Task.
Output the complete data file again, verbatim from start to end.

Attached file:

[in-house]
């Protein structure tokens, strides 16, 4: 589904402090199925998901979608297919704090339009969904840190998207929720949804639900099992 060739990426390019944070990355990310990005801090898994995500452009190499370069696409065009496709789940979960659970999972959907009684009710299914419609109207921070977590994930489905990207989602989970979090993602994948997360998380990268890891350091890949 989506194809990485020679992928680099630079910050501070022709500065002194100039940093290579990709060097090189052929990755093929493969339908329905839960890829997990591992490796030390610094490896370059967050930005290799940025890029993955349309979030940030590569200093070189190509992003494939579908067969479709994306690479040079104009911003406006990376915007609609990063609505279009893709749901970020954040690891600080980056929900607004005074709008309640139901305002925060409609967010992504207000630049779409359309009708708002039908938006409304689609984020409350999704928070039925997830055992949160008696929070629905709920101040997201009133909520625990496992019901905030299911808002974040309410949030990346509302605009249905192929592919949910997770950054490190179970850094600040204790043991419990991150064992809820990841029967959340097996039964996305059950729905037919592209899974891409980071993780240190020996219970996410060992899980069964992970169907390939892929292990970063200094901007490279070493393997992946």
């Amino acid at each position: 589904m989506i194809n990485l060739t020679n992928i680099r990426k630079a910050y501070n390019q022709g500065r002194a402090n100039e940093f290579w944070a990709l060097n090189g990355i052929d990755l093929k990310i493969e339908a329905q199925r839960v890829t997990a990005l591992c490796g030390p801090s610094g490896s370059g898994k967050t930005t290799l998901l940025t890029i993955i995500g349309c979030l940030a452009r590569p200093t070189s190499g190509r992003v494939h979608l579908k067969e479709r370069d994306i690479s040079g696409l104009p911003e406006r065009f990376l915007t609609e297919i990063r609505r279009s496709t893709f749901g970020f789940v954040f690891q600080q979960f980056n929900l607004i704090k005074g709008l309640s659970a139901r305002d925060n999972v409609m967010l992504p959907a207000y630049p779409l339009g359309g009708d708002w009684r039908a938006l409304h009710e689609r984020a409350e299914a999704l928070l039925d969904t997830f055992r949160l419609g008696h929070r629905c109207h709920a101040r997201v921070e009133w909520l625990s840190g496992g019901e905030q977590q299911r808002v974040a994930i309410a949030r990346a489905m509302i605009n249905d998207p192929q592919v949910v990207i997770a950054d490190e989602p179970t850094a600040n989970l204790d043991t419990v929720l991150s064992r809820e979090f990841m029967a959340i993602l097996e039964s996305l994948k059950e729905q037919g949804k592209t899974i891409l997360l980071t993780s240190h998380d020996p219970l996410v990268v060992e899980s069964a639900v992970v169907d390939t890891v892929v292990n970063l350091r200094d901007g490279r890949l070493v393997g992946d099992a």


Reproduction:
[in-house]
């Protein structure tokens, strides 16, 4: 589904402090199925998901979608297919704090339009969904840190998207929720949804639900099992 060739990426390019944070990355990310990005801090898994995500452009190499370069696409065009496709789940979960659970999972959907009684009710299914419609109207921070977590994930489905990207989602989970979090993602994948997360998380990268890891350091890949 989506194809990485020679992928680099630079910050501070022709500065002194100039940093290579990709060097090189052929990755093929493969339908329905839960890829997990591992490796030390610094490896370059967050930005290799940025890029993955349309979030940030590569200093070189190509992003494939579908067969479709994306690479040079104009911003406006990376915007609609990063609505279009893709749901970020954040690891600080980056929900607004005074709008309640139901305002925060409609967010992504207000630049779409359309009708708002039908938006409304689609984020409350999704928070039925997830055992949160008696929070629905709920101040997201009133909520625990496992019901905030299911808002974040309410949030990346509302605009249905192929592919949910997770950054490190179970850094600040204790043991419990991150064992809820990841029967959340097996039964996305059950729905037919592209899974891409980071993780240190020996219970996410060992899980069964992970169907390939892929292990970063200094901007490279070493393997992946």
């Amino acid at each position: 589904m989506i194809n990485l060739t020679n992928i680099r990426k630079a910050y501070n390019q022709g500065r002194a402090n100039e940093f290579w944070a990709l060097n090189g990355i052929d990755l093929k990310i493969e339908a329905q199925r839960v890829t997990a990005l591992c490796g030390p801090s610094g490896s370059g898994k967050t930005t290799l998901l940025t890029i993955i995500g349309c979030l940030a452009r590569p200093t070189s190499g190509r992003v494939h979608l579908k067969e479709r370069d994306i690479s040079g696409l104009p911003e406006r065009f990376l915007t609609e297919i990063r609505r279009s496709t893709f749901g970020f789940v954040f690891q600080q979960f980056n929900l607004i704090k005074g709008l309640s659970a139901r305002d925060n999972v409609m967010l992504p959907a207000y630049p779409l339009g359309g009708d708002w009684r039908a938006l409304h009710e689609r984020a409350e299914a999704l928070l039925d969904t997830f055992r949160l419609g008696h929070r629905c109207h709920a101040r997201v921070e009133w909520l625990s840190g496992g019901e905030q977590q299911r808002v974040a994930i309410a949030r990346a489905m509302i605009n249905d998207p192929q592919v949910v990207i997770a950054d490190e989602p179970t850094a600040n989970l204790d043991t419990v929720l991150s064992r809820e979090f990841m029967a959340i993602l097996e039964s996305l994948k059950e729905q037919g949804k592209t899974i891409l997360l980071t993780s240190h998380d020996p219970l996410v990268v060992e899980s069964a639900v992970v169907d390939t890891v892929v292990n970063l350091r200094d901007g490279r890949l070493v393997g992946d099992a």